The Court of Appeal accepted these arguments, allowed the appeal, and remitted Redcliffe's case to the High Court where the Commissioner could apply under rule 15 to strike out the proceeding. The Commissioner appealed to the Supreme Court.
Whether the Commissioner's challenge to the claim was appropriately brought under rule 5.49
Rule 5.49 allows a defendant to protest the jurisdiction of the Court to hear and determine a proceeding on the basis that the Court has no power to entertain the claim.
The Court of Appeal considered that the Commissioner confused the jurisdiction of the Court to grant relief with its jurisdiction to entertain and decide a claim for relief. Similarly Venning J had erred by confusing the High Court's power to grant relief by setting aside the 2004 judgment with its jurisdiction to hear and determine the setting-aside proceeding.
The Supreme Court found that these were not the arguments advanced by the Commissioner. The Commissioner had accepted that the High Court has the threshold power to determine the limits of its jurisdiction in relation to the plaintiffs' proceeding.
The Commissioner's argument was that the High Court had no "jurisdiction" because jurisdiction now lay with the Supreme Court on an application by Redcliffe to recall the judgment of the Supreme Court. This contention relates to the High Court's power to hear and decide Redcliffe's proceeding rather than whether the Court can grant the relief it seeks.
The Supreme Court found that the Court of Appeal had not addressed this argument. The Commissioner's objection to the High Court's jurisdiction fell within one of the categories of cases to which rule 5.49 applied. The Supreme Court found that a proper function of rule 5.49 was to determine whether the High Court was competent to decide the dispute.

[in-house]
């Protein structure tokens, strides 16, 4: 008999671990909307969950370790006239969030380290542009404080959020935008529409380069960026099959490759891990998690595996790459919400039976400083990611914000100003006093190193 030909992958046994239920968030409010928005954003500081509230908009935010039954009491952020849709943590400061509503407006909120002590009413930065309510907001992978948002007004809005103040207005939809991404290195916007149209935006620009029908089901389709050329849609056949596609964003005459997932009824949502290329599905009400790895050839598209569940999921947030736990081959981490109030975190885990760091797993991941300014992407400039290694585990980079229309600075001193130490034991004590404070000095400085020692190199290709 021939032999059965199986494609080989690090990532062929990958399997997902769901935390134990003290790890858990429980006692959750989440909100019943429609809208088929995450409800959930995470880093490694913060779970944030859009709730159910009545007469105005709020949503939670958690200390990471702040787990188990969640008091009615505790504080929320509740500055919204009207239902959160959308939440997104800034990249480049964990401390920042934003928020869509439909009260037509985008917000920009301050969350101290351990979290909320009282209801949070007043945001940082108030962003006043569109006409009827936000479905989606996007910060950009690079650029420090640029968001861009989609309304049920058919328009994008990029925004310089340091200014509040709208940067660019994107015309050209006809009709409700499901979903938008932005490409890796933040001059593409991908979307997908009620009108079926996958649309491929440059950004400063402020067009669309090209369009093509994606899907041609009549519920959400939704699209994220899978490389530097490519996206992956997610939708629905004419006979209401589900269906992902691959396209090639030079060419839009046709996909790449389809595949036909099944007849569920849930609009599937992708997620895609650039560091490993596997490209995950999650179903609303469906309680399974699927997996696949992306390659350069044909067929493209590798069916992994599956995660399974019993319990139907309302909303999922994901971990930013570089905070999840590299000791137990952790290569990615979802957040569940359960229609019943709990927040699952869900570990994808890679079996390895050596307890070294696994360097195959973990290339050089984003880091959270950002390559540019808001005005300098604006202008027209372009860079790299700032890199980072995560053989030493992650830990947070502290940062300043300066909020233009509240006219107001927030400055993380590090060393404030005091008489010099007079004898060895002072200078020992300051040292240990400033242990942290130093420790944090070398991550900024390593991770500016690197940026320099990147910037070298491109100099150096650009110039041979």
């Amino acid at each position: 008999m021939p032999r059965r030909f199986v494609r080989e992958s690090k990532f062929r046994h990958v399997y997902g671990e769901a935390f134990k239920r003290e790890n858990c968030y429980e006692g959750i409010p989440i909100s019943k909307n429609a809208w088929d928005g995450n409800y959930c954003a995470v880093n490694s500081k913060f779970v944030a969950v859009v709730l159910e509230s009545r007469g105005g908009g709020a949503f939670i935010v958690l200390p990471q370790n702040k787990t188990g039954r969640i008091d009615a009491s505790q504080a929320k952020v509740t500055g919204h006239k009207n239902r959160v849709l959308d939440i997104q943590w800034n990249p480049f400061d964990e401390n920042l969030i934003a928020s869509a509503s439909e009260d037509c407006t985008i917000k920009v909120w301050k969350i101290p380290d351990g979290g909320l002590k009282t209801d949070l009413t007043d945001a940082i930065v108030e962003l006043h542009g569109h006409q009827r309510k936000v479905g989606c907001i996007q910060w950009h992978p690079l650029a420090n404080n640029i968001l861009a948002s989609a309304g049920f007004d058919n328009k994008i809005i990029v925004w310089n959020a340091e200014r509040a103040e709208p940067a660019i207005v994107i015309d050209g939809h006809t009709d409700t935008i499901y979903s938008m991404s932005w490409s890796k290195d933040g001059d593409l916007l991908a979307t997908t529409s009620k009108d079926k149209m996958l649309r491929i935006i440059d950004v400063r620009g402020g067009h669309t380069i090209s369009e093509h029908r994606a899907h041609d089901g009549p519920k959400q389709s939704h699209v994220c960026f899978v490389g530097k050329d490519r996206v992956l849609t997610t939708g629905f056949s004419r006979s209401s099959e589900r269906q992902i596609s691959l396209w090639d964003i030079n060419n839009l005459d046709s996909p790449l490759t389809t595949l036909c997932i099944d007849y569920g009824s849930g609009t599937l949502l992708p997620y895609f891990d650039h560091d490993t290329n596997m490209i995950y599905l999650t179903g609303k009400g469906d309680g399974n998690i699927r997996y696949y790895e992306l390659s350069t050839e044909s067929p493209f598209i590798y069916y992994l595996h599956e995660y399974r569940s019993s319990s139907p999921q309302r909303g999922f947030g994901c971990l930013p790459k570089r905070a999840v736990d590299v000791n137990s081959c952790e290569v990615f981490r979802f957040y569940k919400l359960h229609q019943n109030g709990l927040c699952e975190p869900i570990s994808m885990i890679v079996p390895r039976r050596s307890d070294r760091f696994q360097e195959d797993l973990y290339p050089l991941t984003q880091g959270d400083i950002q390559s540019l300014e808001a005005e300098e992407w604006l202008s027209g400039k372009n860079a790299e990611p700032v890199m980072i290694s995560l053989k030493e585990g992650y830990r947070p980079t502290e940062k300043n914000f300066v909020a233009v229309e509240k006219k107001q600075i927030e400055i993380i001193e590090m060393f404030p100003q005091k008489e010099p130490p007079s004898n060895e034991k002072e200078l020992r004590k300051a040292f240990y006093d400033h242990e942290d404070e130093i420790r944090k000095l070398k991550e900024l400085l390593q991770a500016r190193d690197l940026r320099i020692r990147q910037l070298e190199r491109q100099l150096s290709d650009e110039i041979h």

The Supreme Court found that the Court of Appeal's approach to interpreting the meaning of "jurisdiction" under rule 5.49 was too restricted. Rule 5.49 expresses an unqualified right to challenge a court's jurisdiction to hear and determine a proceeding.
Redcliffe's allegations did not constitute a case capable of leading the High Court to set aside the 2004 judgment. The Supreme Court held that the High Court lacks jurisdiction to determine whether the Supreme Court's legal conclusions in Ben Nevis were wrong.
The Commissioner's objection to the High Court's jurisdiction under rule 5.49 was soundly based and should have been upheld.
Whether the judgment of the High Court should in any event have been upheld
The Supreme Court began with a discussion of the principle of finality in litigation and the fraud exception. The principle of finality in litigation makes conclusive final determinations reached in the judicial process. Unless a judgment of a Court is set aside on further appeal or otherwise set aside or amended according to law, it is conclusive as to the legal consequences it decides: R v Smith ( 3 NZLR 617 (CA)).